The NHTSA took a newly aggressive tone on the issue in giving the automaker three weeks to answer a series of detailed questions relating to information reported over the course of more than 10 years.
The 34 questions must be answered under oath, and NHTSA Deputy Administrator David Friedman said that “Honda Motor Co Ltd (ADR) (NYSE:HMC) (TYO:7267) and the other automakers are legally obligated to report this information to us and failure to do so will not be tolerated.”
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Under existing laws automakers must submit Early Warning Reporting data every three months, relating to every incident which led to death or injury involving one of their vehicles, which may have been caused by a defect.
The NHTSA stated that it is paying particular attention to air bag malfunctions, related to the ongoing recall of millions of vehicles across the U.S. and the world.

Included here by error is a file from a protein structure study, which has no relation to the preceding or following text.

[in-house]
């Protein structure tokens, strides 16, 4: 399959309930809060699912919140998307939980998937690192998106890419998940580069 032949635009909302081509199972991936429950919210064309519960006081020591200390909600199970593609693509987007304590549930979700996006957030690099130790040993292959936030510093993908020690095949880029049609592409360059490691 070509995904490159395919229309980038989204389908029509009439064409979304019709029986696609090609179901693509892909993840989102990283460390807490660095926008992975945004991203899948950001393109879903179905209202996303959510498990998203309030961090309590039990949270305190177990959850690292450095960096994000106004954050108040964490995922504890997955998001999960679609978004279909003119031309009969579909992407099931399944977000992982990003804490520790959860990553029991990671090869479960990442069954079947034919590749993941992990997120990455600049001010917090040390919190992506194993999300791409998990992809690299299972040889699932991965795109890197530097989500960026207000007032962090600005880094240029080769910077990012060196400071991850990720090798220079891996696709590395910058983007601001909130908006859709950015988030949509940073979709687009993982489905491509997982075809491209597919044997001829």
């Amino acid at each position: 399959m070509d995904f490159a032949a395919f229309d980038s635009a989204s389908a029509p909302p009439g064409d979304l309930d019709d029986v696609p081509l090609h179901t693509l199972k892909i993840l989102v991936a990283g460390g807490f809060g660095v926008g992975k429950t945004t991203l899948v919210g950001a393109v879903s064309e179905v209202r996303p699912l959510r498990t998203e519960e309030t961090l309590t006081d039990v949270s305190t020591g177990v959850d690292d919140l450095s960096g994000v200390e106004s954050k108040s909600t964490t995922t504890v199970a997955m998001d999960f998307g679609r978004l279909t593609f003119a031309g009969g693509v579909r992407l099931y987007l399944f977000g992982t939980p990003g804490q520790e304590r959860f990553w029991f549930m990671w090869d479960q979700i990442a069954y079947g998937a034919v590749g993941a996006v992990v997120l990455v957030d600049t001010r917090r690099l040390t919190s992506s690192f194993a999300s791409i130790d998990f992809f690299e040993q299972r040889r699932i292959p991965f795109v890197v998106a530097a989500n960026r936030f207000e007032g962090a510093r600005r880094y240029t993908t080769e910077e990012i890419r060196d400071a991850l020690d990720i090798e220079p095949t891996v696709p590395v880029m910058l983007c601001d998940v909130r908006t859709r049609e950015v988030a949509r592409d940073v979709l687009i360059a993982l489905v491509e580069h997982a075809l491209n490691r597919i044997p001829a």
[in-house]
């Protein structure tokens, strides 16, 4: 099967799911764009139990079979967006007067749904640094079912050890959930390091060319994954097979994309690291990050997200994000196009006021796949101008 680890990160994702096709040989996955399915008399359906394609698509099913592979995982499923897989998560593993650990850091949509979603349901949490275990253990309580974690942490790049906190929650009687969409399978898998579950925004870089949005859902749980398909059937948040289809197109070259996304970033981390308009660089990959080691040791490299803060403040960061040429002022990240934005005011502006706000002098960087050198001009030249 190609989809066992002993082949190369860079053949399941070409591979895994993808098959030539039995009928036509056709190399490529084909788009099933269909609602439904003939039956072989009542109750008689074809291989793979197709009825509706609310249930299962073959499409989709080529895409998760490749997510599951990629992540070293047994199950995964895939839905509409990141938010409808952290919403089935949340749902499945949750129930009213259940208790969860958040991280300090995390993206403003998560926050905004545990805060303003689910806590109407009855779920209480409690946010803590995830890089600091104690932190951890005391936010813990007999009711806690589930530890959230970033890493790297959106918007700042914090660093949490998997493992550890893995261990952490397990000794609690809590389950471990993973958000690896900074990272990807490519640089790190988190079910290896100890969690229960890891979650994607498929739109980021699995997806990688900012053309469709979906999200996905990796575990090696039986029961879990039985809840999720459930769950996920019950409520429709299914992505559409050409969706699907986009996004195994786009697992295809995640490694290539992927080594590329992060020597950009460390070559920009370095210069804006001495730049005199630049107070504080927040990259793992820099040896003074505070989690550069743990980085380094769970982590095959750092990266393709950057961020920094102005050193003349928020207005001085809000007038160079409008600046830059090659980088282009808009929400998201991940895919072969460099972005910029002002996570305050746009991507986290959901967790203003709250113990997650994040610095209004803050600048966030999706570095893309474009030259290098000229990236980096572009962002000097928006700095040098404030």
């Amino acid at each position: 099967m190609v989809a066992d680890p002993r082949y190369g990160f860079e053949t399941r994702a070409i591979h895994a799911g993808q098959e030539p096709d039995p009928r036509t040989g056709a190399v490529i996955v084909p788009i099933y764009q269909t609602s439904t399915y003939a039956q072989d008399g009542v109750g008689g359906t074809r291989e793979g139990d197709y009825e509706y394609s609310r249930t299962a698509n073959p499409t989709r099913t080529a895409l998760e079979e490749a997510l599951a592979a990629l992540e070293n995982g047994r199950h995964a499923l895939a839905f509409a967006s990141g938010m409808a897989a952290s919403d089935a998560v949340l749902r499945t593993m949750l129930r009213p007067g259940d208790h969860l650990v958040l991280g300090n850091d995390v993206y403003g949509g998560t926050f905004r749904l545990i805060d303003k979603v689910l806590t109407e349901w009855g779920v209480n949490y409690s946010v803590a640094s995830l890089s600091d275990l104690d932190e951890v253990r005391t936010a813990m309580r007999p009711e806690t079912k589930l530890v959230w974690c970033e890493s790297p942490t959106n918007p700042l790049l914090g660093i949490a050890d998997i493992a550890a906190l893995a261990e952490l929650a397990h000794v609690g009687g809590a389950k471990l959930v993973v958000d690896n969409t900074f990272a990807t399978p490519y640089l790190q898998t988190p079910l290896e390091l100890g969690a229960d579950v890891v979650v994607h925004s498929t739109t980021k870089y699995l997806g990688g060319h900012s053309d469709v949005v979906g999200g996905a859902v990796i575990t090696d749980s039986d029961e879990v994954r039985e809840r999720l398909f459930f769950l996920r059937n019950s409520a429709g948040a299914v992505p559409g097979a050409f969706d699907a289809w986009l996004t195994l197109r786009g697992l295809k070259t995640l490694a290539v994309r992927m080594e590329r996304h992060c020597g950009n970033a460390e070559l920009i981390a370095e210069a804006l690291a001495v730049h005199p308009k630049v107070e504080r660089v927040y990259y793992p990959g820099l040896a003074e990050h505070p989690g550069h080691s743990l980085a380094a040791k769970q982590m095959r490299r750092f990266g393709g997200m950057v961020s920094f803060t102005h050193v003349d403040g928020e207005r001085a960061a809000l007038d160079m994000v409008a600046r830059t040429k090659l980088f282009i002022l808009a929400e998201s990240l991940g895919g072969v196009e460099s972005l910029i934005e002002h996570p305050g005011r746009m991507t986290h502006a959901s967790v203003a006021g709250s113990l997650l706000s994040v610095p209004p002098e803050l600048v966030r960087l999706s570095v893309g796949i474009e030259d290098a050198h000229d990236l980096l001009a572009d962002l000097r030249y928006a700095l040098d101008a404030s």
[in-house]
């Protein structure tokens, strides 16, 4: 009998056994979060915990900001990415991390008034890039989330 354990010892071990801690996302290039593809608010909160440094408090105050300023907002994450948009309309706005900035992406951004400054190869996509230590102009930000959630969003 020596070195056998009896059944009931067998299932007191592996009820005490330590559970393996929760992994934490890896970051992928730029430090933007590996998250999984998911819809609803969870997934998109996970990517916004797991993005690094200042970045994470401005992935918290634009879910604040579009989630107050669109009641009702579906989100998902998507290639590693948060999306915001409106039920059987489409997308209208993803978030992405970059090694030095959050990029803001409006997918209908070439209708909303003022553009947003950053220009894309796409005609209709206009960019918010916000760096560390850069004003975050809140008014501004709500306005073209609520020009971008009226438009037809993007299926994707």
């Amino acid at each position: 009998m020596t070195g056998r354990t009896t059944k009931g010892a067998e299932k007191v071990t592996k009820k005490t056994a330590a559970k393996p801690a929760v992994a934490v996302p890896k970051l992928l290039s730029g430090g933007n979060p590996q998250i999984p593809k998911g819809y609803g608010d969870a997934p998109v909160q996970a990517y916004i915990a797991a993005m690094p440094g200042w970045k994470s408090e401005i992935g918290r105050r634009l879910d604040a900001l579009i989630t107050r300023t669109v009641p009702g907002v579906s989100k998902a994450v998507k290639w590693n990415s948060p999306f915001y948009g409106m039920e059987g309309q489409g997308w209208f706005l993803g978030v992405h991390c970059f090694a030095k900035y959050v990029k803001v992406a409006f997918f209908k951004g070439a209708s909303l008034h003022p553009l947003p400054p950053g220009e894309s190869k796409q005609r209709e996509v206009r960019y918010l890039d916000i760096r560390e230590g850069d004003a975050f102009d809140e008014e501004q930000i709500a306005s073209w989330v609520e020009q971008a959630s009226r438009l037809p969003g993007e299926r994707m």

“NHTSA has received information indicating that [Honda] failed to report incidents involving Takata Corporation (TYO:7312) (OTCMKTS:TKTDY) air bags,” the agency said.
Honda is also coming under further scrutiny for failing to report incidents which are not related to air bags. The company responded that a third-party would be undertaking an audit of reporting data and that the findings will be submitted to the NHTSA soon.
Honda’s Nakata in crisis
Back in June, federal regulators asked automakers to assist in identifying defective Takata Corp air bags. Takata is Honda’s largest air bag supplier, and the automaker also holds a 1.2% stake in its supplier.
There have been four deaths and numerous serious injuries in incidents linked to the defective safety devices. One death was even investigated as a homicide because of the nature of the wounds discovered on the neck of the deceased.
The air bags and inflators present a risk of exploding with excessive force and spraying shrapnel into the vehicle. The defect has led to the recall of more than 10 million cars in the U.S since 2008.